Q & A with Bill Lafleur

January 20, 2019 GMT

Many students at Norfolk Catholic elementary school only know Bill Lafleur, 42, as the principal. But before he spent much of his time behind a desk, he played football at the highest levels.

Along with Nebraska, he played or was in camp with (in order) the New Orleans Saints, Barcelona Dragons (NFL Europe), New Orleans Saints (again), Montreal Alouettes (CFL), Barcelona Dragons (NFL Europe again), San Diego Chargers, San Francisco 49ers and San Diego Chargers (again). There also were many NFL tryouts.

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Q: Did you know many of the punters when you were playing or competing for a spot in the NFL?


A: Yes, there were 32 teams when I played, so there were 32 starting punters. Then there were the next guys who got released, so there were another 32 or so. If there was a tryout, there was always probably about 30 to 40 guys at the camps in that next tier of guys trying to make it when someone wasn’t doing well or if someone got hurt.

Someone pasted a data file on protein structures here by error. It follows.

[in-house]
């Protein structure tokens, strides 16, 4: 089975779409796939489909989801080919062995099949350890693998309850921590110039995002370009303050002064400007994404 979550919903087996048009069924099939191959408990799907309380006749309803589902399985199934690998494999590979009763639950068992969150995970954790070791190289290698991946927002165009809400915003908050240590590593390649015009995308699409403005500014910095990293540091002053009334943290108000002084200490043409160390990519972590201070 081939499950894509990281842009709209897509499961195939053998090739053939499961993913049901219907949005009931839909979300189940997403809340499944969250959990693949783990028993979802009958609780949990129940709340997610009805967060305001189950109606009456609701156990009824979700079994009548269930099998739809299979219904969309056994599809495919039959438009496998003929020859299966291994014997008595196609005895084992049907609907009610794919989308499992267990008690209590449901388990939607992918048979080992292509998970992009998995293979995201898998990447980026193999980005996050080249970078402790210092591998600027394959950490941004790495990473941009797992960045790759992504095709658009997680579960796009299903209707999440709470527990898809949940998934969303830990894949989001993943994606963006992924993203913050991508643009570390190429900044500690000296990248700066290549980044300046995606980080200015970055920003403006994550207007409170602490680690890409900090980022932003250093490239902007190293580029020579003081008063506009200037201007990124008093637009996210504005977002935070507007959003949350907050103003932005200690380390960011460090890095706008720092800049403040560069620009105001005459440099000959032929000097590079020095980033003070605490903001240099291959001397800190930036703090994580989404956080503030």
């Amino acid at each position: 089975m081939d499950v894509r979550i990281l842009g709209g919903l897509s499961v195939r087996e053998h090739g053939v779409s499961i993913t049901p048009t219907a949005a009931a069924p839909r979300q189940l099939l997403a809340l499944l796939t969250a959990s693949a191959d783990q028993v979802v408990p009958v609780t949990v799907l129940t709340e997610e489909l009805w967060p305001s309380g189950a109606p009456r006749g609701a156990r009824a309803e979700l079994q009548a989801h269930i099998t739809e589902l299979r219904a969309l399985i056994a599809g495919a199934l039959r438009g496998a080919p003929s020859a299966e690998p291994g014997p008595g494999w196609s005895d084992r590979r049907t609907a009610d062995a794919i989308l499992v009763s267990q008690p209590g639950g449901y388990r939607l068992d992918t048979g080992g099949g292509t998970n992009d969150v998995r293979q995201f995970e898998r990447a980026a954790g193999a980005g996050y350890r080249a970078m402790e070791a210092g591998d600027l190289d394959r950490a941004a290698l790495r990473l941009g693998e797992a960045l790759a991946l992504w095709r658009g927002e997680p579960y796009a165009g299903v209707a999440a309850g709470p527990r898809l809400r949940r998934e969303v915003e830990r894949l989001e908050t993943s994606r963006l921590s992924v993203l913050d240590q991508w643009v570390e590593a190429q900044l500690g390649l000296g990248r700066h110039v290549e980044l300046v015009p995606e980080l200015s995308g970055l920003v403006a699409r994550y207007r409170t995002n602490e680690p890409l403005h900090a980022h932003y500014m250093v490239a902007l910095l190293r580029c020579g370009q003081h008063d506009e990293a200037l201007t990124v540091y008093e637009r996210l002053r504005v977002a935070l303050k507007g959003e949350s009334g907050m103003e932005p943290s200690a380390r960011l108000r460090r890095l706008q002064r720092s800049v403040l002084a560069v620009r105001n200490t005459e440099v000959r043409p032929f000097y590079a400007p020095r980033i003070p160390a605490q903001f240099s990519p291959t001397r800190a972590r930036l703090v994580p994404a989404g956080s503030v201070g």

Q:What was Montreal like with the French language?

A: It was a wonderful experience. It was a little like people speaking Spanish in Barcelona. Both were wonderful cities. Lafleur is a giant name in Montreal and the Quebec province, obviously with Guy Lafleur, the hockey player. When I got signed, the media and the fans would ask, “Are you related to Guy Lafleur?” I always answered no, but then maybe one time I said, “Yes” to get a reaction, but no, it is no relation.

Q: What was the best part about playing football at the highest levels?